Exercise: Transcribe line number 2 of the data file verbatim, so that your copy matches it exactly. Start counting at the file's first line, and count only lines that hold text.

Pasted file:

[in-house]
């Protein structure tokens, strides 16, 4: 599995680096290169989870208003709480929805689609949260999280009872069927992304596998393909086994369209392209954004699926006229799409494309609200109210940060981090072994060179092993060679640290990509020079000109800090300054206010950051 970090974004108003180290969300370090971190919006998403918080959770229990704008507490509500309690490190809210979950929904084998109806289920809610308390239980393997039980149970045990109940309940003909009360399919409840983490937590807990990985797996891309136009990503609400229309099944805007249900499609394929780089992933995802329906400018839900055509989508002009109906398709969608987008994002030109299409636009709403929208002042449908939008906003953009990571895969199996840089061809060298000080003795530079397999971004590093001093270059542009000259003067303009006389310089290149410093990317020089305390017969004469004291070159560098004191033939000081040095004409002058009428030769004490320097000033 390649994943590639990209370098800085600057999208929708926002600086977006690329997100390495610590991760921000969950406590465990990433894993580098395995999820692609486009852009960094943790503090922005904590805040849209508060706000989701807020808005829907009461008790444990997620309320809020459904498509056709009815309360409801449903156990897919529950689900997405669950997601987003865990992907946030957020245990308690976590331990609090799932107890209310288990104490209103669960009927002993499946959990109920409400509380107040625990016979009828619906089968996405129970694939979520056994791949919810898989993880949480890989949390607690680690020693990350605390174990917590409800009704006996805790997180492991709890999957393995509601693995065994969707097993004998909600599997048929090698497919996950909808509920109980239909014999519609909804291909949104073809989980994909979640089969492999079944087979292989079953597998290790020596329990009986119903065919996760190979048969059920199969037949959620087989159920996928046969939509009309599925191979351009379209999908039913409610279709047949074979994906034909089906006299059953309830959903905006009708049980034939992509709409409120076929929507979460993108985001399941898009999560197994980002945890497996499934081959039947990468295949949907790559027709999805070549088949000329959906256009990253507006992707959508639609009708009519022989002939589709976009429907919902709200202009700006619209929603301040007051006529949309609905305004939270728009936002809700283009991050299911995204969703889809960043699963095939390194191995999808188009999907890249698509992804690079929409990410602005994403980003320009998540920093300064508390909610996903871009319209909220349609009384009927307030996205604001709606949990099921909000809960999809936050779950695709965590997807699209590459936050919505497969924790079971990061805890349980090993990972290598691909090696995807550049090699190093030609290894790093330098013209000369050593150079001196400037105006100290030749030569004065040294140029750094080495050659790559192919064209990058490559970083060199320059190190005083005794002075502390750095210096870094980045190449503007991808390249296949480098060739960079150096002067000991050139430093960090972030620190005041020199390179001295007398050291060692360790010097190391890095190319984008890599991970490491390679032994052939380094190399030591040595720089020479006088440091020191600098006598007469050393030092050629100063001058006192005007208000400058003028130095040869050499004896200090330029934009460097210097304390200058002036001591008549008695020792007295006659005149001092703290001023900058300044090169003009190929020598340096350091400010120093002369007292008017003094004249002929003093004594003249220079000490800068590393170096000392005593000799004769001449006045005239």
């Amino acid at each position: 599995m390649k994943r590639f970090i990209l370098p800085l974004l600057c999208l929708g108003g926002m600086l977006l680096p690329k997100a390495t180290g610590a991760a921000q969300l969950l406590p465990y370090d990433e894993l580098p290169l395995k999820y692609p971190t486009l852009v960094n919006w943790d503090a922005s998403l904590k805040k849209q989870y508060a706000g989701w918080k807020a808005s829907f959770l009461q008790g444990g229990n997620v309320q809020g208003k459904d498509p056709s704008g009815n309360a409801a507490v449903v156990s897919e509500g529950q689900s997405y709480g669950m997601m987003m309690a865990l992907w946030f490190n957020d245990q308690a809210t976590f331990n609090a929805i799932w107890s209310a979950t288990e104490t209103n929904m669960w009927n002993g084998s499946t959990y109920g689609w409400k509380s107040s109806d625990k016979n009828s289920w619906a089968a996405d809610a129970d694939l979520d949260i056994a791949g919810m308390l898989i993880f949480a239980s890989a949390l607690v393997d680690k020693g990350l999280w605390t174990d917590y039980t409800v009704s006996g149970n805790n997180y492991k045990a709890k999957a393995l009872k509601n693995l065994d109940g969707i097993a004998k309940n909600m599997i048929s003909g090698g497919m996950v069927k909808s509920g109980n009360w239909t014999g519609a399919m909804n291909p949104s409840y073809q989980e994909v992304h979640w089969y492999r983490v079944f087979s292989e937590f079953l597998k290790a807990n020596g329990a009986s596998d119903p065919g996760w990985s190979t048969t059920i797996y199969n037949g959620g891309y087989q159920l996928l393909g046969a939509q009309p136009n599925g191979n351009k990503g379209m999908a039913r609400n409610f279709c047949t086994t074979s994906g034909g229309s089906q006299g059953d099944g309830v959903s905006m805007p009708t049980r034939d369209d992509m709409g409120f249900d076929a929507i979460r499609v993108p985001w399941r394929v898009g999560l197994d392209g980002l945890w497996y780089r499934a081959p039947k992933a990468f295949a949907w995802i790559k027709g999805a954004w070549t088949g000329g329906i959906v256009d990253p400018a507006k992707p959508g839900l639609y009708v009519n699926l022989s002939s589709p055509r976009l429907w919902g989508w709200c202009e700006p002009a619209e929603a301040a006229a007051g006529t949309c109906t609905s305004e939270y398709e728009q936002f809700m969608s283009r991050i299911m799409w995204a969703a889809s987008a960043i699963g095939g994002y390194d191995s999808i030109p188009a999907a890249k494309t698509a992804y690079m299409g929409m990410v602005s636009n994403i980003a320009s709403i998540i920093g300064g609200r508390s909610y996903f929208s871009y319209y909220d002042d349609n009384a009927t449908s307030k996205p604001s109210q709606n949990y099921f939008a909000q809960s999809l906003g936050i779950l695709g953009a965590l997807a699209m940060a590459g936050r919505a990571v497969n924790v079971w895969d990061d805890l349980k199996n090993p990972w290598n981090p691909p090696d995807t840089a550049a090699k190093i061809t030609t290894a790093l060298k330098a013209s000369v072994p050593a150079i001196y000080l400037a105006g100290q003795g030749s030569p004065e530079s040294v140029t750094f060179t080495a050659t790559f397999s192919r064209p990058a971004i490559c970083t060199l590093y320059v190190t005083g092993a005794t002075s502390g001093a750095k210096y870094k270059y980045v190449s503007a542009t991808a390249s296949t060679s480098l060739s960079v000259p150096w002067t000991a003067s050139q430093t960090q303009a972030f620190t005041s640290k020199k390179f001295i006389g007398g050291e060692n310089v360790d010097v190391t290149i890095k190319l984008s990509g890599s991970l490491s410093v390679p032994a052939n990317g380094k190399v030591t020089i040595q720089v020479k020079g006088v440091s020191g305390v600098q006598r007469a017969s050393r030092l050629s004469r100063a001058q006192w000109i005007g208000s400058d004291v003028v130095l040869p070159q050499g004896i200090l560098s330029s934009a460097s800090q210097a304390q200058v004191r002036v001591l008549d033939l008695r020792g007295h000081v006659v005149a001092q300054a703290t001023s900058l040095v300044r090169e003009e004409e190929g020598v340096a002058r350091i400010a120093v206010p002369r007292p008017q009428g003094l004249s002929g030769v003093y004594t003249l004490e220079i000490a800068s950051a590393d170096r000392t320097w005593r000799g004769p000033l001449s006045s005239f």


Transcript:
């Protein structure tokens, strides 16, 4: 599995680096290169989870208003709480929805689609949260999280009872069927992304596998393909086994369209392209954004699926006229799409494309609200109210940060981090072994060179092993060679640290990509020079000109800090300054206010950051 970090974004108003180290969300370090971190919006998403918080959770229990704008507490509500309690490190809210979950929904084998109806289920809610308390239980393997039980149970045990109940309940003909009360399919409840983490937590807990990985797996891309136009990503609400229309099944805007249900499609394929780089992933995802329906400018839900055509989508002009109906398709969608987008994002030109299409636009709403929208002042449908939008906003953009990571895969199996840089061809060298000080003795530079397999971004590093001093270059542009000259003067303009006389310089290149410093990317020089305390017969004469004291070159560098004191033939000081040095004409002058009428030769004490320097000033 390649994943590639990209370098800085600057999208929708926002600086977006690329997100390495610590991760921000969950406590465990990433894993580098395995999820692609486009852009960094943790503090922005904590805040849209508060706000989701807020808005829907009461008790444990997620309320809020459904498509056709009815309360409801449903156990897919529950689900997405669950997601987003865990992907946030957020245990308690976590331990609090799932107890209310288990104490209103669960009927002993499946959990109920409400509380107040625990016979009828619906089968996405129970694939979520056994791949919810898989993880949480890989949390607690680690020693990350605390174990917590409800009704006996805790997180492991709890999957393995509601693995065994969707097993004998909600599997048929090698497919996950909808509920109980239909014999519609909804291909949104073809989980994909979640089969492999079944087979292989079953597998290790020596329990009986119903065919996760190979048969059920199969037949959620087989159920996928046969939509009309599925191979351009379209999908039913409610279709047949074979994906034909089906006299059953309830959903905006009708049980034939992509709409409120076929929507979460993108985001399941898009999560197994980002945890497996499934081959039947990468295949949907790559027709999805070549088949000329959906256009990253507006992707959508639609009708009519022989002939589709976009429907919902709200202009700006619209929603301040007051006529949309609905305004939270728009936002809700283009991050299911995204969703889809960043699963095939390194191995999808188009999907890249698509992804690079929409990410602005994403980003320009998540920093300064508390909610996903871009319209909220349609009384009927307030996205604001709606949990099921909000809960999809936050779950695709965590997807699209590459936050919505497969924790079971990061805890349980090993990972290598691909090696995807550049090699190093030609290894790093330098013209000369050593150079001196400037105006100290030749030569004065040294140029750094080495050659790559192919064209990058490559970083060199320059190190005083005794002075502390750095210096870094980045190449503007991808390249296949480098060739960079150096002067000991050139430093960090972030620190005041020199390179001295007398050291060692360790010097190391890095190319984008890599991970490491390679032994052939380094190399030591040595720089020479006088440091020191600098006598007469050393030092050629100063001058006192005007208000400058003028130095040869050499004896200090330029934009460097210097304390200058002036001591008549008695020792007295006659005149001092703290001023900058300044090169003009190929020598340096350091400010120093002369007292008017003094004249002929003093004594003249220079000490800068590393170096000392005593000799004769001449006045005239």